CARCASSES of large animals, such as cattle, buffalo, horses, etc. are usually aged/conditioned. Aging is the handling of carcasses by hanging or storing in a hygienic place. Aging can be either at room temperatures or at 15oC. During aging, there will be increasing tenderness and flavor of meat and finishing the physiological process of postmortem muscle.
The physiological process that must happen is rigor mortis, which is a muscle stiffness that occurs after the slaughter. The process of the stiffness is an irreversible muscle contraction. When the meat obtained from carcasses that still rigor mortis, the meat will feel more tough/hard. Therefore, this process must go through rigor mortis.
Aging by hanging carcasses will reduce the shortening of muscle due to rigor mortis. Physically, hanging carcasses cause gravity to hold the process of muscle contraction. In addition, aging provides an opportunity for proteolytic enzymes to degrade protein fibers making the meat tenderer.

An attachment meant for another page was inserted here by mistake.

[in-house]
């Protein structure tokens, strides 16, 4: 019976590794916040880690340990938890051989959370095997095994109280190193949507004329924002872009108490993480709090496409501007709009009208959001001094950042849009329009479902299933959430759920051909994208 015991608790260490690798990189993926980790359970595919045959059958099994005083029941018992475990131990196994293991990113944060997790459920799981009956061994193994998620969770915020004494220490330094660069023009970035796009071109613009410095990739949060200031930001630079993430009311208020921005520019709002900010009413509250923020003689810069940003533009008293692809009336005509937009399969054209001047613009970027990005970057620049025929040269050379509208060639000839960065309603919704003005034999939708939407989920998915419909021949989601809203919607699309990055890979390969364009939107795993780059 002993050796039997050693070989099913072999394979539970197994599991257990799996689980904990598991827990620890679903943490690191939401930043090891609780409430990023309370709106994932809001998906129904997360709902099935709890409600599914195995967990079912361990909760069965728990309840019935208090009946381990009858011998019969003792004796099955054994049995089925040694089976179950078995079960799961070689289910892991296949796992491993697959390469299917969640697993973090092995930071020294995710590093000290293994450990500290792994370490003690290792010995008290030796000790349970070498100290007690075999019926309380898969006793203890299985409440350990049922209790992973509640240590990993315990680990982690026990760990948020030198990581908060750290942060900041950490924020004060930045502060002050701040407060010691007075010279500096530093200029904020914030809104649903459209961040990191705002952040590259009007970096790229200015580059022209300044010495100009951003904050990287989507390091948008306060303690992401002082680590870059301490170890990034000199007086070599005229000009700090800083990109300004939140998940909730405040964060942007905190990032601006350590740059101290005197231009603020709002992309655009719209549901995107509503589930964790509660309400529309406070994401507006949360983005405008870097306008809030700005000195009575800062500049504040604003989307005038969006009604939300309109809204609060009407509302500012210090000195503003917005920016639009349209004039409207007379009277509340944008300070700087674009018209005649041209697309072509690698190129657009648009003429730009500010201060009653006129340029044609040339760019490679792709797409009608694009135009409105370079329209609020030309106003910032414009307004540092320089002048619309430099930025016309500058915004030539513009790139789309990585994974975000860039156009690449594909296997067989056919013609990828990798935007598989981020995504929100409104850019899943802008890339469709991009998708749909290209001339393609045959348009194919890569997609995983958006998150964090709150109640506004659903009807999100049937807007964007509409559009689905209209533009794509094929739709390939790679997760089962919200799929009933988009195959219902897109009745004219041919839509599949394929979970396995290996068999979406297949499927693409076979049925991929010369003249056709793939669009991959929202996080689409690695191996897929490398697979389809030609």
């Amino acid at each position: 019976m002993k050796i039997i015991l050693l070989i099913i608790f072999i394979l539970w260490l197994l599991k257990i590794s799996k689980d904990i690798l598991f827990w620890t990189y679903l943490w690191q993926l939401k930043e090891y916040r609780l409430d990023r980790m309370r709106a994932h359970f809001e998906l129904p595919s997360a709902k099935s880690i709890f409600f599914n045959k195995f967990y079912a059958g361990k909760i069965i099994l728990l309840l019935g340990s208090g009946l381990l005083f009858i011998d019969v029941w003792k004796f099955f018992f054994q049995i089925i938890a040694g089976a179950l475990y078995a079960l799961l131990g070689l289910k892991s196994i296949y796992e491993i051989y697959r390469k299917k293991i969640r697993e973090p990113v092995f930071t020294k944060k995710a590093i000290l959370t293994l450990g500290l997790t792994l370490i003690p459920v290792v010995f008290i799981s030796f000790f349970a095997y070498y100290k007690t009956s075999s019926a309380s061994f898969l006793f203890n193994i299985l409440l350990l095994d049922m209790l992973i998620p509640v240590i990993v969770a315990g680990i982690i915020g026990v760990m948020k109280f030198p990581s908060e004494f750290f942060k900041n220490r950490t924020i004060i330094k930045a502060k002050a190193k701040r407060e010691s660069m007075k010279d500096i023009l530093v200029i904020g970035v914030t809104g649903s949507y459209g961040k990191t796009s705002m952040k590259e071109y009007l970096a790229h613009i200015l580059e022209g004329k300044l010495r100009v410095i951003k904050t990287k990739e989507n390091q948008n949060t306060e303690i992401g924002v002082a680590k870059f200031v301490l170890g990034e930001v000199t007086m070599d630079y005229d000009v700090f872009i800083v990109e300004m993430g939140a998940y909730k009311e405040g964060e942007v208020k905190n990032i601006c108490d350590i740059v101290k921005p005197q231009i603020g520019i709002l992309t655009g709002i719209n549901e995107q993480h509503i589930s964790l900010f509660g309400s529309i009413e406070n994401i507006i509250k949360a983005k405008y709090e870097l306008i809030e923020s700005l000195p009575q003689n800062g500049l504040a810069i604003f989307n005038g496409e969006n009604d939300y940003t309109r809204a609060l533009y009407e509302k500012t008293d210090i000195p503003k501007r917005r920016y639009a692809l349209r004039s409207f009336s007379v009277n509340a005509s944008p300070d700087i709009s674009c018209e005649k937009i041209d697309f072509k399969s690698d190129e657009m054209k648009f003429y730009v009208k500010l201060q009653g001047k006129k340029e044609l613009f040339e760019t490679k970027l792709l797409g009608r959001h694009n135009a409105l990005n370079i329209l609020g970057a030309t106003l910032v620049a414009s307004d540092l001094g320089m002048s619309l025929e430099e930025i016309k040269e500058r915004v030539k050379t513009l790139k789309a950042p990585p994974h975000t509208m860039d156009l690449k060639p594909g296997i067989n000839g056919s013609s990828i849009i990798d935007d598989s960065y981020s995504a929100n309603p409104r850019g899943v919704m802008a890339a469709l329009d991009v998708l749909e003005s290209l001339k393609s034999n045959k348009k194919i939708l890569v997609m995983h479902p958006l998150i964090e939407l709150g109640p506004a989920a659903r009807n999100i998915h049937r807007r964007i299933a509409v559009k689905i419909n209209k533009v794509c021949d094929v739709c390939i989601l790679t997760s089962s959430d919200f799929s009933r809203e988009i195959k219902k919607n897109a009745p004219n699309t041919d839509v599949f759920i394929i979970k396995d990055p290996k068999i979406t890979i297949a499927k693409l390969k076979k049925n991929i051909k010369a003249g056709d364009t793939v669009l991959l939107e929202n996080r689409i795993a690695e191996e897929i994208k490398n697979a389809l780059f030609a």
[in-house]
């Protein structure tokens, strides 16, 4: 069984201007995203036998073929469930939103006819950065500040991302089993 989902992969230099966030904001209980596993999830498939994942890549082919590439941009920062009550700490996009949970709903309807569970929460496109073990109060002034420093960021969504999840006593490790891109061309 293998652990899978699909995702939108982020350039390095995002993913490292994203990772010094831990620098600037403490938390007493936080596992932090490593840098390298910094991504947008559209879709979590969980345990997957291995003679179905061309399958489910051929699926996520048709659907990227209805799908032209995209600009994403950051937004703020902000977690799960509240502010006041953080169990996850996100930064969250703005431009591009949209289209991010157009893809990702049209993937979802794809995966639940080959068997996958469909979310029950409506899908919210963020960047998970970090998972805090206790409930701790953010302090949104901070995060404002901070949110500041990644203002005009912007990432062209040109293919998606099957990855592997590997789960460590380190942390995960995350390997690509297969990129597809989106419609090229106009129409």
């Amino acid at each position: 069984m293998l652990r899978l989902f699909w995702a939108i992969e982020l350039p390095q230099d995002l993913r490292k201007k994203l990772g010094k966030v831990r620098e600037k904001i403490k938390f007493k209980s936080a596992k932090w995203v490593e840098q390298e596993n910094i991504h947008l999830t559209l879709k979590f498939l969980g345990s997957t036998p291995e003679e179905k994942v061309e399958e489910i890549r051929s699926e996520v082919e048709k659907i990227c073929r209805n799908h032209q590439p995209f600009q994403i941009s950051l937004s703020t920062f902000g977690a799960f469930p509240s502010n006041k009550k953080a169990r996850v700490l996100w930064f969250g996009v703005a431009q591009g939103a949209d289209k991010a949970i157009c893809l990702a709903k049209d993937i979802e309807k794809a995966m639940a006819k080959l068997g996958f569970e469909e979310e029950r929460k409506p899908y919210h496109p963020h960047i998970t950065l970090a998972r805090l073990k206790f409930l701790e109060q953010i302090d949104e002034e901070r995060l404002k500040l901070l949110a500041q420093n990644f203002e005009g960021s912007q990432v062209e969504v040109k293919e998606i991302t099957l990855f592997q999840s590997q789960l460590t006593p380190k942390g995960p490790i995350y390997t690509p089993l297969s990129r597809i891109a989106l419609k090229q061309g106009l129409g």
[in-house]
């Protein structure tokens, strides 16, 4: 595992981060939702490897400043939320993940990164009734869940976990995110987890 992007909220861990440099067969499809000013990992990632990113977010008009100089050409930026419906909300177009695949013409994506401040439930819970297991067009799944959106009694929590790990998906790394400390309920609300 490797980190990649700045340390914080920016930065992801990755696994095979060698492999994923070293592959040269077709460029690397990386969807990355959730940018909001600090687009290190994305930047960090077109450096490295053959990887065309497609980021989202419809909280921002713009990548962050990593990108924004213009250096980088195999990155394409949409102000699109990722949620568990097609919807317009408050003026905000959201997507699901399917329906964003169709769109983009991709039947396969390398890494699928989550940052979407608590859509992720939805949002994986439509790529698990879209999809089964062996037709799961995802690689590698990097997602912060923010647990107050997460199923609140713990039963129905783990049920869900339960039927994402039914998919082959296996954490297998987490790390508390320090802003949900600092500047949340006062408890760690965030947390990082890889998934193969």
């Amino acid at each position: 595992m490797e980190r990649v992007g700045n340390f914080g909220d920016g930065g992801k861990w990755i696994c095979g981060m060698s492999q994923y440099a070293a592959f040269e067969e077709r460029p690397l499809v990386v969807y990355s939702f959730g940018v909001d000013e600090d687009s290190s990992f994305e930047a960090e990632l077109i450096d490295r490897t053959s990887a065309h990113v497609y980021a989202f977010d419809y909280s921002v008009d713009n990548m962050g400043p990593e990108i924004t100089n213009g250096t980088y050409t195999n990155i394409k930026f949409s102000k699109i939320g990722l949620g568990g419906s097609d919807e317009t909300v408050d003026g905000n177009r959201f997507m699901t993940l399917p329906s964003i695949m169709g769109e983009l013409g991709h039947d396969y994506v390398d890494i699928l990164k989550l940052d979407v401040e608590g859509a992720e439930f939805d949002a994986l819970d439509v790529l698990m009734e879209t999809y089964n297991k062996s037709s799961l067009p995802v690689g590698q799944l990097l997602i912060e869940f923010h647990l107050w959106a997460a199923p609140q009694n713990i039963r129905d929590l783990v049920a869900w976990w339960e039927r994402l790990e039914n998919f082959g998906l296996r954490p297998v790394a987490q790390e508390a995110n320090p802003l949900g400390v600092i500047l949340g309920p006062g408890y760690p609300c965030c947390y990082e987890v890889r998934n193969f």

Rigor mortis process must be considered because mishandling can affect the quality of meat. Pre rigor or rigor carcasses stored at the frozen, then thawed, there will be a great shrinkage up to 50% because of rigor mortis return (thaw rigor). Thaw rigor causes carcass or meat size is much smaller than its original size. Therefore, freezing of carcasses or meat are usually applied on post-rigor state. Considering the nature of rigor mortis, aging is better applied at temperatures between 15-16oC. At this temperature, rigor mortis can still take place so when the carcass or meat is thawed, it will not shorten. Aging on the low temperature will cause shrinkage (cold shortening). Temperatures below 15oC will delay meat rigor process, and when thawed, rigor mortis will be back continued followed by shrinkage of carcass/meat.
Thursday, March 10, 2011